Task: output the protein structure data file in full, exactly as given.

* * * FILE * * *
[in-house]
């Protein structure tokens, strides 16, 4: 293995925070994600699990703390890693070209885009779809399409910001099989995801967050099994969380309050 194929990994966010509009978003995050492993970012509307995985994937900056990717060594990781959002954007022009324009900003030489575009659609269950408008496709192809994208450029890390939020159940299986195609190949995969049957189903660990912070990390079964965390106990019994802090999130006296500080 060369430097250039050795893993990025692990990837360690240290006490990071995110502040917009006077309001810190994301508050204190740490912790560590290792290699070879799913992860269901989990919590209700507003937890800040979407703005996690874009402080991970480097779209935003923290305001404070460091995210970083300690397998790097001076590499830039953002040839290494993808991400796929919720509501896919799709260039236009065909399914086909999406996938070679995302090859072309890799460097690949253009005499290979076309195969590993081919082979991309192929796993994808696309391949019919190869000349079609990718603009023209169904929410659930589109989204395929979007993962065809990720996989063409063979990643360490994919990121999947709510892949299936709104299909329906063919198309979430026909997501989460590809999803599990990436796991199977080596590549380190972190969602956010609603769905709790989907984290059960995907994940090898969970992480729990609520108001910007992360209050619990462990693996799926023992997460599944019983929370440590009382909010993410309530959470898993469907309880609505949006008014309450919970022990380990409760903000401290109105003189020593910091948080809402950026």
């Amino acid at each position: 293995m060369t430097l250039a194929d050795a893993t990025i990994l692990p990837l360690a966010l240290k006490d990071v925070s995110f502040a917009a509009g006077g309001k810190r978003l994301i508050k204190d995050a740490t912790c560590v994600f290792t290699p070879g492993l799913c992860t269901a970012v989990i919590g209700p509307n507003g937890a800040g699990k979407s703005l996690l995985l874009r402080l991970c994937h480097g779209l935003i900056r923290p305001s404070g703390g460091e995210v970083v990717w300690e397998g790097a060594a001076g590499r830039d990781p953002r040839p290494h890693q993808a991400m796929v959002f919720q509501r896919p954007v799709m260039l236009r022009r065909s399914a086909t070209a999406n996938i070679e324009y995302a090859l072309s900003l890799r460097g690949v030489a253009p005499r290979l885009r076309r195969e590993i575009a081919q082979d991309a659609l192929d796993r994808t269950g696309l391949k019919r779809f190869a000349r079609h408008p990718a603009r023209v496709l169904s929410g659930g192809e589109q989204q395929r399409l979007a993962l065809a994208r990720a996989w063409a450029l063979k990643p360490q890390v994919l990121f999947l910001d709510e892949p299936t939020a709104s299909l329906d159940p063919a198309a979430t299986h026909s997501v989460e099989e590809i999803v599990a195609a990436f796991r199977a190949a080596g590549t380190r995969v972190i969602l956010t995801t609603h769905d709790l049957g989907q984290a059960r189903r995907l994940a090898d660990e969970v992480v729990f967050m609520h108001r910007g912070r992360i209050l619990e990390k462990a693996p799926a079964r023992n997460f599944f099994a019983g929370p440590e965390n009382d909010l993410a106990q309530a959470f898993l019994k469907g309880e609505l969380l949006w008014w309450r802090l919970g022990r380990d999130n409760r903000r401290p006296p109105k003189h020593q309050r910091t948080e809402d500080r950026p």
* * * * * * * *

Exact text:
[in-house]
């Protein structure tokens, strides 16, 4: 293995925070994600699990703390890693070209885009779809399409910001099989995801967050099994969380309050 194929990994966010509009978003995050492993970012509307995985994937900056990717060594990781959002954007022009324009900003030489575009659609269950408008496709192809994208450029890390939020159940299986195609190949995969049957189903660990912070990390079964965390106990019994802090999130006296500080 060369430097250039050795893993990025692990990837360690240290006490990071995110502040917009006077309001810190994301508050204190740490912790560590290792290699070879799913992860269901989990919590209700507003937890800040979407703005996690874009402080991970480097779209935003923290305001404070460091995210970083300690397998790097001076590499830039953002040839290494993808991400796929919720509501896919799709260039236009065909399914086909999406996938070679995302090859072309890799460097690949253009005499290979076309195969590993081919082979991309192929796993994808696309391949019919190869000349079609990718603009023209169904929410659930589109989204395929979007993962065809990720996989063409063979990643360490994919990121999947709510892949299936709104299909329906063919198309979430026909997501989460590809999803599990990436796991199977080596590549380190972190969602956010609603769905709790989907984290059960995907994940090898969970992480729990609520108001910007992360209050619990462990693996799926023992997460599944019983929370440590009382909010993410309530959470898993469907309880609505949006008014309450919970022990380990409760903000401290109105003189020593910091948080809402950026």
């Amino acid at each position: 293995m060369t430097l250039a194929d050795a893993t990025i990994l692990p990837l360690a966010l240290k006490d990071v925070s995110f502040a917009a509009g006077g309001k810190r978003l994301i508050k204190d995050a740490t912790c560590v994600f290792t290699p070879g492993l799913c992860t269901a970012v989990i919590g209700p509307n507003g937890a800040g699990k979407s703005l996690l995985l874009r402080l991970c994937h480097g779209l935003i900056r923290p305001s404070g703390g460091e995210v970083v990717w300690e397998g790097a060594a001076g590499r830039d990781p953002r040839p290494h890693q993808a991400m796929v959002f919720q509501r896919p954007v799709m260039l236009r022009r065909s399914a086909t070209a999406n996938i070679e324009y995302a090859l072309s900003l890799r460097g690949v030489a253009p005499r290979l885009r076309r195969e590993i575009a081919q082979d991309a659609l192929d796993r994808t269950g696309l391949k019919r779809f190869a000349r079609h408008p990718a603009r023209v496709l169904s929410g659930g192809e589109q989204q395929r399409l979007a993962l065809a994208r990720a996989w063409a450029l063979k990643p360490q890390v994919l990121f999947l910001d709510e892949p299936t939020a709104s299909l329906d159940p063919a198309a979430t299986h026909s997501v989460e099989e590809i999803v599990a195609a990436f796991r199977a190949a080596g590549t380190r995969v972190i969602l956010t995801t609603h769905d709790l049957g989907q984290a059960r189903r995907l994940a090898d660990e969970v992480v729990f967050m609520h108001r910007g912070r992360i209050l619990e990390k462990a693996p799926a079964r023992n997460f599944f099994a019983g929370p440590e965390n009382d909010l993410a106990q309530a959470f898993l019994k469907g309880e609505l969380l949006w008014w309450r802090l919970g022990r380990d999130n409760r903000r401290p006296p109105k003189h020593q309050r910091t948080e809402d500080r950026p």